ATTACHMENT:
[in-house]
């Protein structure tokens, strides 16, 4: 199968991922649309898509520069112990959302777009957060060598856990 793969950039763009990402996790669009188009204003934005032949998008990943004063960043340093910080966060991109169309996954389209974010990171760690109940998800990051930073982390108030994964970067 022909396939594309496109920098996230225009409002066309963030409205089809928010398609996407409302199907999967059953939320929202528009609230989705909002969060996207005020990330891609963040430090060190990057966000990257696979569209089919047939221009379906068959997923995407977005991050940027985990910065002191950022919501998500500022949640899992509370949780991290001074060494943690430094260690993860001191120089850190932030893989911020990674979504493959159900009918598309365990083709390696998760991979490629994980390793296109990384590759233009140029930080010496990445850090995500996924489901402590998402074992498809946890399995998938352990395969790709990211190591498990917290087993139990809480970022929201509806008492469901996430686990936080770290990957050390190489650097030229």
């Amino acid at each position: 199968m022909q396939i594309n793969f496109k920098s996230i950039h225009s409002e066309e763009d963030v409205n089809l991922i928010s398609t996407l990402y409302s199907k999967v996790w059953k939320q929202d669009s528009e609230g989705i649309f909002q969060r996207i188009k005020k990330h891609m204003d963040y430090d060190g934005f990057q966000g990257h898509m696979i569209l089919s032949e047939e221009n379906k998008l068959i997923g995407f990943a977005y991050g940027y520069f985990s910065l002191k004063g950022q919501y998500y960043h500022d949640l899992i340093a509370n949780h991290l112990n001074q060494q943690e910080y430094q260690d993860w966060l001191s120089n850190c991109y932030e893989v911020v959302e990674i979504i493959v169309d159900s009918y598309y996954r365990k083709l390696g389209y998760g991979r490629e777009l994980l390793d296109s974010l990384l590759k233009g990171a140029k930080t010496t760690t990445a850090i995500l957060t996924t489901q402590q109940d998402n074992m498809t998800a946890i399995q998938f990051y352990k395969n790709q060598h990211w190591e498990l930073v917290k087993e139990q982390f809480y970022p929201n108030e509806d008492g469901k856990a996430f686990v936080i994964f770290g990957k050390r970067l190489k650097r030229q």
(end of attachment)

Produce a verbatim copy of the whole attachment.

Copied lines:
[in-house]
């Protein structure tokens, strides 16, 4: 199968991922649309898509520069112990959302777009957060060598856990 793969950039763009990402996790669009188009204003934005032949998008990943004063960043340093910080966060991109169309996954389209974010990171760690109940998800990051930073982390108030994964970067 022909396939594309496109920098996230225009409002066309963030409205089809928010398609996407409302199907999967059953939320929202528009609230989705909002969060996207005020990330891609963040430090060190990057966000990257696979569209089919047939221009379906068959997923995407977005991050940027985990910065002191950022919501998500500022949640899992509370949780991290001074060494943690430094260690993860001191120089850190932030893989911020990674979504493959159900009918598309365990083709390696998760991979490629994980390793296109990384590759233009140029930080010496990445850090995500996924489901402590998402074992498809946890399995998938352990395969790709990211190591498990917290087993139990809480970022929201509806008492469901996430686990936080770290990957050390190489650097030229």
């Amino acid at each position: 199968m022909q396939i594309n793969f496109k920098s996230i950039h225009s409002e066309e763009d963030v409205n089809l991922i928010s398609t996407l990402y409302s199907k999967v996790w059953k939320q929202d669009s528009e609230g989705i649309f909002q969060r996207i188009k005020k990330h891609m204003d963040y430090d060190g934005f990057q966000g990257h898509m696979i569209l089919s032949e047939e221009n379906k998008l068959i997923g995407f990943a977005y991050g940027y520069f985990s910065l002191k004063g950022q919501y998500y960043h500022d949640l899992i340093a509370n949780h991290l112990n001074q060494q943690e910080y430094q260690d993860w966060l001191s120089n850190c991109y932030e893989v911020v959302e990674i979504i493959v169309d159900s009918y598309y996954r365990k083709l390696g389209y998760g991979r490629e777009l994980l390793d296109s974010l990384l590759k233009g990171a140029k930080t010496t760690t990445a850090i995500l957060t996924t489901q402590q109940d998402n074992m498809t998800a946890i399995q998938f990051y352990k395969n790709q060598h990211w190591e498990l930073v917290k087993e139990q982390f809480y970022p929201n108030e509806d008492g469901k856990a996430f686990v936080i994964f770290g990957k050390r970067l190489k650097r030229q």